Updated on Jan 07, 2020

You have already seen you can use + operator for adding numbers and at the same time to concatenate strings. It is possible because + operator is overloaded by both int class and str class. The operators are actually methods defined in respective classes. Defining methods for operators is known as operator overloading. For e.g: To use + operator with custom objects  you need to define a method called __add__.

Let's take an example to understand better

  1 2 3 4 5 6 7 8 9 10 11 12 13 14 15 16 17 18 19 20 21 22 23 24 25 26 27 import math class Circle:     def __init__(self, radius):         self.__radius = radius     def setRadius(self, radius):         self.__radius = radius     def getRadius(self):         return self.__radius     def area(self):         return math.pi * self.__radius ** 2     def __add__(self, another_circle):         return Circle( self.__radius + another_circle.__radius ) c1 = Circle(4) print(c1.getRadius()) c2 = Circle(5) print(c2.getRadius()) c3 = c1 + c2 # This became possible because we have overloaded + operator by adding a    method named __add__ print(c3.getRadius()) 

Expected Output:

 1 2 3 4 5 9 
import math

class Circle:

def area(self):
return math.pi * self.__radius ** 2

c1 = Circle(4)

c2 = Circle(5)

c3 = c1 + c2 # This became possible because we have overloaded + operator by adding a    method named __add__


In the above example we have added __add__()  method which allows use to use the + operator to add two circle objects. Inside the __add__()  method we are creating a new object and returning it to the caller.

Python has many other special methods like __add__(), see the list below.

Operator Function   Method Description
+  __add__(self, other)  Addition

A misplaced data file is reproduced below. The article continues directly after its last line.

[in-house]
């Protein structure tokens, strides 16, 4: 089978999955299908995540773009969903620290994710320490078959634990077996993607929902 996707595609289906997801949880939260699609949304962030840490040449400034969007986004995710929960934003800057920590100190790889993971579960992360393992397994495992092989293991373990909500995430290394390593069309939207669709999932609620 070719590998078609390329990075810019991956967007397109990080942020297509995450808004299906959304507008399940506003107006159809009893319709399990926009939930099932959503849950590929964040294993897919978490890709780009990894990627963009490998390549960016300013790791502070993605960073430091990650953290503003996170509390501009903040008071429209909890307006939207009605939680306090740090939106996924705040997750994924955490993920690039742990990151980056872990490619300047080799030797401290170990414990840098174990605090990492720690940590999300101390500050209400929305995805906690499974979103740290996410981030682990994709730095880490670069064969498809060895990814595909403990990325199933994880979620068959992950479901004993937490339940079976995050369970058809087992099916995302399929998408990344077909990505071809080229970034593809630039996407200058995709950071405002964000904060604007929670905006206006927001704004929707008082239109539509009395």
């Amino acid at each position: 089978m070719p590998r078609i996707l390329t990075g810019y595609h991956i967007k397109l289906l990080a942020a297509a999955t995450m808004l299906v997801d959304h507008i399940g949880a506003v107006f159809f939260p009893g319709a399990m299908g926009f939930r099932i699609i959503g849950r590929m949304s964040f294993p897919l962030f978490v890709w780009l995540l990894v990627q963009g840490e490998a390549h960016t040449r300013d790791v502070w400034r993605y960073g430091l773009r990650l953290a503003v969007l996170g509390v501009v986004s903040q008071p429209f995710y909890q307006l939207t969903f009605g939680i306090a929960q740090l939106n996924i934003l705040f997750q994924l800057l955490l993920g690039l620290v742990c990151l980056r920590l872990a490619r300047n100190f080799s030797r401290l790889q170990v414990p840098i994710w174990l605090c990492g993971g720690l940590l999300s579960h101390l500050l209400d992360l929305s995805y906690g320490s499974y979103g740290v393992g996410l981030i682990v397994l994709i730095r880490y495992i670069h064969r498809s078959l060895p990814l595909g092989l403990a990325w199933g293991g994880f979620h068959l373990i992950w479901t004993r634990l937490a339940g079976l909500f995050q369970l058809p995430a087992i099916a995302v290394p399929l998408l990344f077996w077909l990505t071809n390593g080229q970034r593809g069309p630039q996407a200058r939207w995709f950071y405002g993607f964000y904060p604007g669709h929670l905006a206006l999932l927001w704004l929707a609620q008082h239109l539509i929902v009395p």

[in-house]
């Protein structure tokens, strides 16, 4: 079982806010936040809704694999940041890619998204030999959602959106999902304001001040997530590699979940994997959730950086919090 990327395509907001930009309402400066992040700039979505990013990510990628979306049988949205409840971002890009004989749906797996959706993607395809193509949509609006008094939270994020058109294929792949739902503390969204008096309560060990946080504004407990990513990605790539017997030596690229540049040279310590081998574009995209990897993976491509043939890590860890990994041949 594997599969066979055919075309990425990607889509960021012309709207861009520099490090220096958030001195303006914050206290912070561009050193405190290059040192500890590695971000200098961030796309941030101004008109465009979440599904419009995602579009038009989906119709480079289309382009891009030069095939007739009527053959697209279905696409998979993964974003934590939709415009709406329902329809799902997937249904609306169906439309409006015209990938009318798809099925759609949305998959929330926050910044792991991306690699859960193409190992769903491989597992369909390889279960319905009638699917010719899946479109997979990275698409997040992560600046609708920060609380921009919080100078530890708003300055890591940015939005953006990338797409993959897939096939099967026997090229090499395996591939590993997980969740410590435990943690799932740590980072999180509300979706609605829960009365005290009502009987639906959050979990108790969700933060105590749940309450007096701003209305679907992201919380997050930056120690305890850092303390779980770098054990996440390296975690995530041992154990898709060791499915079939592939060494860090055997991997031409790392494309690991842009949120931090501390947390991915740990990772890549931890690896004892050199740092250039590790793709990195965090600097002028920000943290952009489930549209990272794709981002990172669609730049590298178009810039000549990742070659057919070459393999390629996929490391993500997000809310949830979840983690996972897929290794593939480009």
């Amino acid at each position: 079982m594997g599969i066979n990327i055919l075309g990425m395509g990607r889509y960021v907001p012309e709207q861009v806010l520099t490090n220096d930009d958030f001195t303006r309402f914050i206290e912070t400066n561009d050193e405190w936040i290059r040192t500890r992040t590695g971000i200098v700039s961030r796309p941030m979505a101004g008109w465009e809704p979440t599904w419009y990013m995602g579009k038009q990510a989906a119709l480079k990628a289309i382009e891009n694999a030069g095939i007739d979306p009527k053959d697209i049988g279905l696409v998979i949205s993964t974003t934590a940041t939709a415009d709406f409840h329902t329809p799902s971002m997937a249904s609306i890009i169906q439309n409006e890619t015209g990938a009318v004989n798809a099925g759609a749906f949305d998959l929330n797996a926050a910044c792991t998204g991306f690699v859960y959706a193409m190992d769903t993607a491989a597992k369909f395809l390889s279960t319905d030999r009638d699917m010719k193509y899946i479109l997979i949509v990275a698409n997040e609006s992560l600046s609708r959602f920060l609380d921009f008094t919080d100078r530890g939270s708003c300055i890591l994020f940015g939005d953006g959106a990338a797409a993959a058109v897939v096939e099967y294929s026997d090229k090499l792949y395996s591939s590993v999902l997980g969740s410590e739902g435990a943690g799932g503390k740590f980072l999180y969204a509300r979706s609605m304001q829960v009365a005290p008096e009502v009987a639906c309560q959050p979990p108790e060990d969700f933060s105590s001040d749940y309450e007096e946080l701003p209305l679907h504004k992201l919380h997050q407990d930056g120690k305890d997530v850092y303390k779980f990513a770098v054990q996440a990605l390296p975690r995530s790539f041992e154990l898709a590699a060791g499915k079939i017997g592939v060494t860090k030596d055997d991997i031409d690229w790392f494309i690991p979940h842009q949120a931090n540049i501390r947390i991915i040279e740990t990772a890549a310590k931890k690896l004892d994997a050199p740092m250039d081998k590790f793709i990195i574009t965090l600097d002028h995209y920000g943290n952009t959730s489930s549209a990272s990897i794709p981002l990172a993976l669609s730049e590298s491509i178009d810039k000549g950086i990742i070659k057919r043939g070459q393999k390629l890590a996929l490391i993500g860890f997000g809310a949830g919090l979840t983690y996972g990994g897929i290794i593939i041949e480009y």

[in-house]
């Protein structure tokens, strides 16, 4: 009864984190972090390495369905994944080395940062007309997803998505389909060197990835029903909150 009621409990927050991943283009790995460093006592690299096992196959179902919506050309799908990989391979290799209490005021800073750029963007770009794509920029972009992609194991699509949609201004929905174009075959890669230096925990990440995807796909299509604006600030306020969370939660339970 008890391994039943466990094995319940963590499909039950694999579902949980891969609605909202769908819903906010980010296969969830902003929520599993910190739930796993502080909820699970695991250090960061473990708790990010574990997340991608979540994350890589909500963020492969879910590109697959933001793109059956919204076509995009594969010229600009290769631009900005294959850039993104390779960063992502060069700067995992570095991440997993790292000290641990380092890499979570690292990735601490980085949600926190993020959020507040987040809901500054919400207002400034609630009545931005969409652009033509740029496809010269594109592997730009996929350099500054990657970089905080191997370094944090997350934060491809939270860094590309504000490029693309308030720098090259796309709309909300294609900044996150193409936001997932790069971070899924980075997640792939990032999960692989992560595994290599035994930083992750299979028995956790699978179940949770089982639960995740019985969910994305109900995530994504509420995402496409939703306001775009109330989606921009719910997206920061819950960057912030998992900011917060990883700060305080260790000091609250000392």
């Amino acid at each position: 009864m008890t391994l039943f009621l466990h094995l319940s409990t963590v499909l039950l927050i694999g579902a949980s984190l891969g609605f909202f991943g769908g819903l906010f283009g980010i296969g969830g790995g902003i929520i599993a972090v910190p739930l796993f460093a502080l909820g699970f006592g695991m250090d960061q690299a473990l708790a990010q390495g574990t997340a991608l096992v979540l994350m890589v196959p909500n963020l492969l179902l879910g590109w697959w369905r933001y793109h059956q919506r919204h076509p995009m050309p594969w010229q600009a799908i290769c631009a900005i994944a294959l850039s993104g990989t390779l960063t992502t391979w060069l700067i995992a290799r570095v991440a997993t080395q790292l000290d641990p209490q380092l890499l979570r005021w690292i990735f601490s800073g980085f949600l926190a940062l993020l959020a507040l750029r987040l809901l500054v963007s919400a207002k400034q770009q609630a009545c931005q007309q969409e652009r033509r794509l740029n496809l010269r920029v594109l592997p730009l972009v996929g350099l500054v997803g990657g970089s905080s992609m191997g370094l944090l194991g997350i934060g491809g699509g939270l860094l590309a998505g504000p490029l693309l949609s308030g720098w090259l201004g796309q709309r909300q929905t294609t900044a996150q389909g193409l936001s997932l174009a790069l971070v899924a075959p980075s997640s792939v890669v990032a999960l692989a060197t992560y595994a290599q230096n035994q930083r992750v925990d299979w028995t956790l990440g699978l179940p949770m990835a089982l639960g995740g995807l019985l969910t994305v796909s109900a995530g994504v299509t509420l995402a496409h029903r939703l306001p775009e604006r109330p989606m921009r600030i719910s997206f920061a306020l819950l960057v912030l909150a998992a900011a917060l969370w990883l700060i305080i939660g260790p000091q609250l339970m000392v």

*  __mul__(self, other)  Multiplication
- __sub__(self, other)  Subtraction
% __mod__(self, other)  Remainder
/ __truediv__(self, other)  Division
< __lt__(self, other)  Less than
<= __le__(self, other) , Less than or equal to
==   __eq__(self, other) , Equal to
!=   __ne__(self, other) , Not equal to
>  __gt__(self, other)  , Greater than

>=,  __ge__(self, other) , Greater than or equal to [index] ,  __getitem__(self, index) , Index operator in ,  __contains__(self, value) , Check membership len , __len__(self) ,  The number of elements str , __str__(self) ,  The string representation

Program below is using some of the above mentioned functions to overload operators.

  1 2 3 4 5 6 7 8 9 10 11 12 13 14 15 16 17 18 19 20 21 22 23 24 25 26 27 28 29 30 31 32 33 34 35 36 37 38 39 40 41 42 import math class Circle:     def __init__(self, radius):         self.__radius = radius     def setRadius(self, radius):         self.__radius = radius     def getRadius(self):         return self.__radius     def area(self):         return math.pi * self.__radius ** 2     def __add__(self, another_circle):         return Circle( self.__radius + another_circle.__radius )     def __gt__(self, another_circle):         return self.__radius > another_circle.__radius     def __lt__(self, another_circle):         return self.__radius < another_circle.__radius     def __str__(self):         return "Circle with radius " + str(self.__radius) c1 = Circle(4) print(c1.getRadius()) c2 = Circle(5) print(c2.getRadius()) c3 = c1 + c2 print(c3.getRadius()) print( c3 > c2) # Became possible because we have added __gt__ method print( c1 < c2) # Became possible because we have added __lt__ method print(c3) # Became possible because we have added __str__ method 

Expected Output:

 1 2 3 4 5 6 4 5 9 True True Circle with radius 9 
import math

class Circle:

def area(self):
return math.pi * self.__radius ** 2

def __gt__(self, another_circle):

def __lt__(self, another_circle):

def __str__(self):

c1 = Circle(4)

c2 = Circle(5)

c3 = c1 + c2